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Report on pay levels in childcare sector to be finalised in coming days

The department appointed former Labour Court chairman and barrister Dr Kevin Duffy as the independent chairman of the process.

Image: PA Images

A REPORT ON low pay levels and working conditions in the childcare sector is to be given to the Department of Children in the coming days, the minister has said.

Roderic O’Gorman, the Minister for Children, Equality, Disability, Integration and Youth, said the report will outline the issues and solutions to pay and conditions for workers in the sector.

The department appointed former Labour Court chairman and barrister Dr Kevin Duffy to be the independent chairman of the process.

  • Our colleagues at Noteworthy are proposing to investigate how a new childcare system can be built in post-pandemic Ireland. See how you can support this project here.

“In December, 2020, working in partnership with (unions) Siptu, Childhood Services Ireland and Ibec, I began a short process in which interested parties were invited to discuss how best to address issues of pay and conditions in the sector, and how a joint labour committee might support this,” O’Gorman told the Dail.

“The series of meetings concluded earlier this week, and Dr Duffy will shortly submit to me a report outlining the issues and the possible solutions raised in the process, and make recommendation on the next steps.

“I recognise there are significant further steps to be taken, but I understand that there is broad agreement on the potential benefits of regulating wages in the sector, and the possible benefits of establishing a joint labour committee as a way forward.

“I welcome the commitment that all the parties have shown in engaging in the process so far.

“I am very hopeful that progress will continue over the months ahead.”

It comes after a survey published last week found that just 22% of early years educators earn more than the living wage of 12.30 euro per hour, while 90% of the sector’s professionals struggle to make ends meet.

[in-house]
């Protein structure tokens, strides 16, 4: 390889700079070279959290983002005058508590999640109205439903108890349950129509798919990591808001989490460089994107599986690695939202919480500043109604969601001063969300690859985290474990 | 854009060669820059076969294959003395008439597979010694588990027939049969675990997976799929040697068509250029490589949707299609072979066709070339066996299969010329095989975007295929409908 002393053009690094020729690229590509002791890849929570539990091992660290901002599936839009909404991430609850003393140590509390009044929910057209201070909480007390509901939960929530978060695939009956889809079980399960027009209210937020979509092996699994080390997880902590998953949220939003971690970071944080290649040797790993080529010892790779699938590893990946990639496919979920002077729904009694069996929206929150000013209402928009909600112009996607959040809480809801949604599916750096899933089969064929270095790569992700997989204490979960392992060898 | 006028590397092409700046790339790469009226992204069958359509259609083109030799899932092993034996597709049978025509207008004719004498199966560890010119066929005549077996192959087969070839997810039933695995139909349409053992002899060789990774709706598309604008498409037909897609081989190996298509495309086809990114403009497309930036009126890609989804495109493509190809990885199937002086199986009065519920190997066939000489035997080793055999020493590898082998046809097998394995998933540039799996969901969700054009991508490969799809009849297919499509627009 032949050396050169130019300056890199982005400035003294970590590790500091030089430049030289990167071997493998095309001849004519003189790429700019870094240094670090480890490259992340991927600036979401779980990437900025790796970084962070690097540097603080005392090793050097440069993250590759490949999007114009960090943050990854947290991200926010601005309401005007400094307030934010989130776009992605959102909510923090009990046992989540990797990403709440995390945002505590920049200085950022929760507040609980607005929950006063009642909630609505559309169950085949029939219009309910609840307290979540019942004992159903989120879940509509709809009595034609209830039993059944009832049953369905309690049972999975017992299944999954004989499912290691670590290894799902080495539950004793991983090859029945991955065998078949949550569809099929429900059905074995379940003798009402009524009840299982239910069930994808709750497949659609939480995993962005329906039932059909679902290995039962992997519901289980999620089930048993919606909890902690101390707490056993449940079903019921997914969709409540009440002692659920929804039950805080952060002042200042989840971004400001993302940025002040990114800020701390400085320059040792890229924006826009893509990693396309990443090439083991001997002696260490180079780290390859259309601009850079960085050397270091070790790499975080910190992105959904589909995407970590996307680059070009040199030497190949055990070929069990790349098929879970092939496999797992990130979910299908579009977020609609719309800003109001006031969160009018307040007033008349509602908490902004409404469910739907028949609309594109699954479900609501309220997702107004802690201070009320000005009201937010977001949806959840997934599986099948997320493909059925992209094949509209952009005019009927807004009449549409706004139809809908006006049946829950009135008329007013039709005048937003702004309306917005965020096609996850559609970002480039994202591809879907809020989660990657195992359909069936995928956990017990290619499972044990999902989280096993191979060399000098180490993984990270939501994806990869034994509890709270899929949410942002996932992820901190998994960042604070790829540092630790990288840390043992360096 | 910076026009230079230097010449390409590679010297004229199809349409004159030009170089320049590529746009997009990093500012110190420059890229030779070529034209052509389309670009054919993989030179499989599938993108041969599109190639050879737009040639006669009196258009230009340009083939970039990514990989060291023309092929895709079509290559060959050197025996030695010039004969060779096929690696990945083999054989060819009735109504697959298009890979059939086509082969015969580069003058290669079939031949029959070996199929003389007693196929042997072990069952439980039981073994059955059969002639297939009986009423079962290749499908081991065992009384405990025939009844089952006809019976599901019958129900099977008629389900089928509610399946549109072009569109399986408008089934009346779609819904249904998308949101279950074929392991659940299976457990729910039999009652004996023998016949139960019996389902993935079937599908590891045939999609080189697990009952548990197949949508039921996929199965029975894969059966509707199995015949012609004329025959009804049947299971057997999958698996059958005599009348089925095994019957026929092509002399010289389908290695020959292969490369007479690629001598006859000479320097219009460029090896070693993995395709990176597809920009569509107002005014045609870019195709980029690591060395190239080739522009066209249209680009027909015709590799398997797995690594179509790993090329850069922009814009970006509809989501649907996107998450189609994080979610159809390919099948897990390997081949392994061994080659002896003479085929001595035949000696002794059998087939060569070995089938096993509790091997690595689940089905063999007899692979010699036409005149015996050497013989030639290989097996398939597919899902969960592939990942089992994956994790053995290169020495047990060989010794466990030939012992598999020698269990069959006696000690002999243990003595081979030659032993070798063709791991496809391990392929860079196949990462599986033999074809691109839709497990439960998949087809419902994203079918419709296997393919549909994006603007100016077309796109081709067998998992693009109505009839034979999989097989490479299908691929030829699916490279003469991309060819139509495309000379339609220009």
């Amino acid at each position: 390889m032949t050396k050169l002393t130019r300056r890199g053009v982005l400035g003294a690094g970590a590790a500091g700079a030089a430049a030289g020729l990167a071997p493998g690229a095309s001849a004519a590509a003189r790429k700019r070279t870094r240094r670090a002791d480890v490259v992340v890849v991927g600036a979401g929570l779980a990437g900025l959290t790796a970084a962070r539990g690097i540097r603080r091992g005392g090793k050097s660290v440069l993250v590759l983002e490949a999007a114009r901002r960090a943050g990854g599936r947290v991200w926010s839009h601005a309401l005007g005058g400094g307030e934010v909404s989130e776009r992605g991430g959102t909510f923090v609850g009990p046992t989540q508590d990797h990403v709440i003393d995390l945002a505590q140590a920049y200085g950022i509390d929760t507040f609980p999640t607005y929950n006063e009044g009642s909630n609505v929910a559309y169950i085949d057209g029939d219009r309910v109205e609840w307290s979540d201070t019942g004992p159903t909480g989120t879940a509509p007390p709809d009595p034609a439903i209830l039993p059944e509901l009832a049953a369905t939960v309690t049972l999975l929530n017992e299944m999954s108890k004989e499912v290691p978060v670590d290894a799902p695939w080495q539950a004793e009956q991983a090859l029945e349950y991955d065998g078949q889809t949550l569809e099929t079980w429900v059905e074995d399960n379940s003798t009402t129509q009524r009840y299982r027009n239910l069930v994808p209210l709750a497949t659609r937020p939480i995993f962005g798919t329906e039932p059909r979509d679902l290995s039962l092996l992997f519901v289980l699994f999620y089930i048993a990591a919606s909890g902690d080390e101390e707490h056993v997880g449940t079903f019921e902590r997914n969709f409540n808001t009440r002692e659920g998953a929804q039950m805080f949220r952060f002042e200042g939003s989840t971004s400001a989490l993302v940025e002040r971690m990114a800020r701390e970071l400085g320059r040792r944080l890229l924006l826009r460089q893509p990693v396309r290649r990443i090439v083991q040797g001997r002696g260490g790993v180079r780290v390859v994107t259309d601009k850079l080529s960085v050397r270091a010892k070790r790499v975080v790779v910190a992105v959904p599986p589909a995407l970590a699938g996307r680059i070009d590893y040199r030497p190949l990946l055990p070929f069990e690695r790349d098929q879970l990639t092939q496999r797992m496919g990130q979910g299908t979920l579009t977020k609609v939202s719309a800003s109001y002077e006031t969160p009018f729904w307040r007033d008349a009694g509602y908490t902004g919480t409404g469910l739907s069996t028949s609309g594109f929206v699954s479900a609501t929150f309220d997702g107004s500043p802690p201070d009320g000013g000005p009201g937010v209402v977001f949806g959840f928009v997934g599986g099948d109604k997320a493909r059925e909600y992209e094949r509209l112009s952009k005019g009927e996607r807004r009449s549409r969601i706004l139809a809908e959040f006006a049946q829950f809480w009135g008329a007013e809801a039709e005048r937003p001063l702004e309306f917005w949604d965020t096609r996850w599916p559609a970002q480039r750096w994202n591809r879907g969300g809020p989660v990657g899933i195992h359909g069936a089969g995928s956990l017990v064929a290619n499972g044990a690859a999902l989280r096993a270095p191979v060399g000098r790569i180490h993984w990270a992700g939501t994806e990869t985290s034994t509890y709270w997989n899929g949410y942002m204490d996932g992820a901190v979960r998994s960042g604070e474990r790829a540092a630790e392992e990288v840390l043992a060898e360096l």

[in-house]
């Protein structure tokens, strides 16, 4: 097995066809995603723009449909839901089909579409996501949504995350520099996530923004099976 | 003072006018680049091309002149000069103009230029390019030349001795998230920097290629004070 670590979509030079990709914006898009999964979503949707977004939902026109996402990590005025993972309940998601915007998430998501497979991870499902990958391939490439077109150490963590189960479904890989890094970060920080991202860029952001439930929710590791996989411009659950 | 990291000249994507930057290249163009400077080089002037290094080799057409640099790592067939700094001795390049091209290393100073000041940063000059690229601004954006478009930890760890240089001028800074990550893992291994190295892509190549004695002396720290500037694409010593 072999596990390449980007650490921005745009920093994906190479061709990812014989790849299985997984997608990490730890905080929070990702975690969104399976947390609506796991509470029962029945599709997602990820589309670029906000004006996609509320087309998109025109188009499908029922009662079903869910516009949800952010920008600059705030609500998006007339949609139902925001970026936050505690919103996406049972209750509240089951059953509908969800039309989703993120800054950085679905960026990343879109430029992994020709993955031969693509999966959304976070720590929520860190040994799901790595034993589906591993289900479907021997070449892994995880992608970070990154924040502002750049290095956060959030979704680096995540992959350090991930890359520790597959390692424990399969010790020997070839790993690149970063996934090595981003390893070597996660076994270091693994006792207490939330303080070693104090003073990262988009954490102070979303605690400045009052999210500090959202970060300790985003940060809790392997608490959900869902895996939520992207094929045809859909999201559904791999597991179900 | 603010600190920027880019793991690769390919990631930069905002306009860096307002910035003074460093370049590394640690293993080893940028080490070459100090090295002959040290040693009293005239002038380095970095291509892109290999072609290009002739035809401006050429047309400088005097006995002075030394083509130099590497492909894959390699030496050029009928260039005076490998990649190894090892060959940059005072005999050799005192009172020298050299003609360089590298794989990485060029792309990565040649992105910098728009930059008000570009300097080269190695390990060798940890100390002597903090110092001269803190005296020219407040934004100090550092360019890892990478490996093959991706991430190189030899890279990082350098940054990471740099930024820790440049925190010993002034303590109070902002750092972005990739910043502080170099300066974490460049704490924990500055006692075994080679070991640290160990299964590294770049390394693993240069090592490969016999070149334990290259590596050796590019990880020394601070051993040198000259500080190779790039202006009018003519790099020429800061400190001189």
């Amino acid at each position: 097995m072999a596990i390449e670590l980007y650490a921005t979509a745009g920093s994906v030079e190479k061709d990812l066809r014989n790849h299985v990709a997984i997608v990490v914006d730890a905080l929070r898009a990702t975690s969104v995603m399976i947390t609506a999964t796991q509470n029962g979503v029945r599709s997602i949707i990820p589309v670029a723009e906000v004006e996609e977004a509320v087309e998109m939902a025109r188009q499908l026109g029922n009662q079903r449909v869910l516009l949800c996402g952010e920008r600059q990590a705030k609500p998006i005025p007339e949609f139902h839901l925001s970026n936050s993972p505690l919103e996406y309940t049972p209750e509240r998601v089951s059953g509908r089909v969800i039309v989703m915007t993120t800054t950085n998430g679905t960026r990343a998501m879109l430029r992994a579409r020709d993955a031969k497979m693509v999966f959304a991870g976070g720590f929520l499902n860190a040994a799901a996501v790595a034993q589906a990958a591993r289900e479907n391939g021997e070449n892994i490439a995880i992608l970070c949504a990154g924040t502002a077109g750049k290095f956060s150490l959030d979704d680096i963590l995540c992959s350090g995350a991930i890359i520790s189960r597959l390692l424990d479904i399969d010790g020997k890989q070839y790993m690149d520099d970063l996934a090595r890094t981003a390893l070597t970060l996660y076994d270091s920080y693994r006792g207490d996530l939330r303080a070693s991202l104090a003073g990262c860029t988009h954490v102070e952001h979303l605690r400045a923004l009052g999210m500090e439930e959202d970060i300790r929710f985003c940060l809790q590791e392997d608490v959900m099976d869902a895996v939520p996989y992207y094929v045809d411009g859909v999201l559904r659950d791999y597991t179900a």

The survey of 2,000 professionals also found that nearly half of workers are actively seeking another job because of low pay levels.

Over 1,800 early learning and childcare services are currently open and providing childcare to children of essential workers and to vulnerable children.

Sinn Fein’s Kathleen Funchion said that workers want more than “thanks and admiration”.

“They want better pay and conditions, they deserve better pay and conditions and they want their work to be valued by actions of this Government,” she told the Dail.

“We have continued to have a broken childcare system that has been underfunded.

“It cannot be understated the impact of this terrible disease has had on all of our health and our freedom, the list really is endless.

“But it has presented us with a unique, once in a lifetime opportunity, to completely overhaul the current childcare system.

“The reality is there can be no recovery without a properly funded childcare sector that works for everybody, and not a strategy that doesn’t simply patch up what we have, but thinks big and is brave.”

Tomorrow marks the one-year anniversary when tens of thousands of the sector marched through Dublin, seeking better pay and working conditions.

It is being marked by a day of online events.

Labour’s Sean Sherlock said he doubts the report will recommend the status quo to remain.

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He said it is reasonable to expect the report to recommend an increase in pay and conditions.

Sherlock added: “If there is such an outcome in that it advocates pay increase and better working conditions, how soon thereafter does the Government anticipate it will act on those recommendations?”

O’Gorman said he sees the “crucial importance” of increasing wages across the sector.

“There will be no lack of speed on my part to take the recommendations we get and implementing them,” Mr O’Gorman added.

Social Democrats TD Jennifer Whitmore expressed her concern at the number of childcare workers moving to the Pandemic Unemployment Payment.

In response to a parliamentary question by Whitmore, Minister for Social Protection Heather Humphries said that the number of childcare workers receiving the PUP has risen from 1,992 on 21 December to 4,175 on 1 February.

“This is a very worrying trend and reveals fundamental problems with the Employers’ Wage Subsidy Scheme (EWSS), which was designed to help employers retain staff and keep them on the books,” said Whitmore in a statement.

Being on the PUP also has implications for childcare workers in terms of PRSI contributions and other rights such as their holiday entitlements. We also still do not have a statutory sick leave scheme, which contributes to workers’ insecurity. 

“Our childcare sector continues to be riddled with chronic underinvestment, quality and affordability issues and a crisis of pay and conditions for staff. Covid-19 has made these issues worse and staff retention is at an all-time low due to the lack of security staff and employers have on the EWSS.”

Additional reporting by Tadgh McNally

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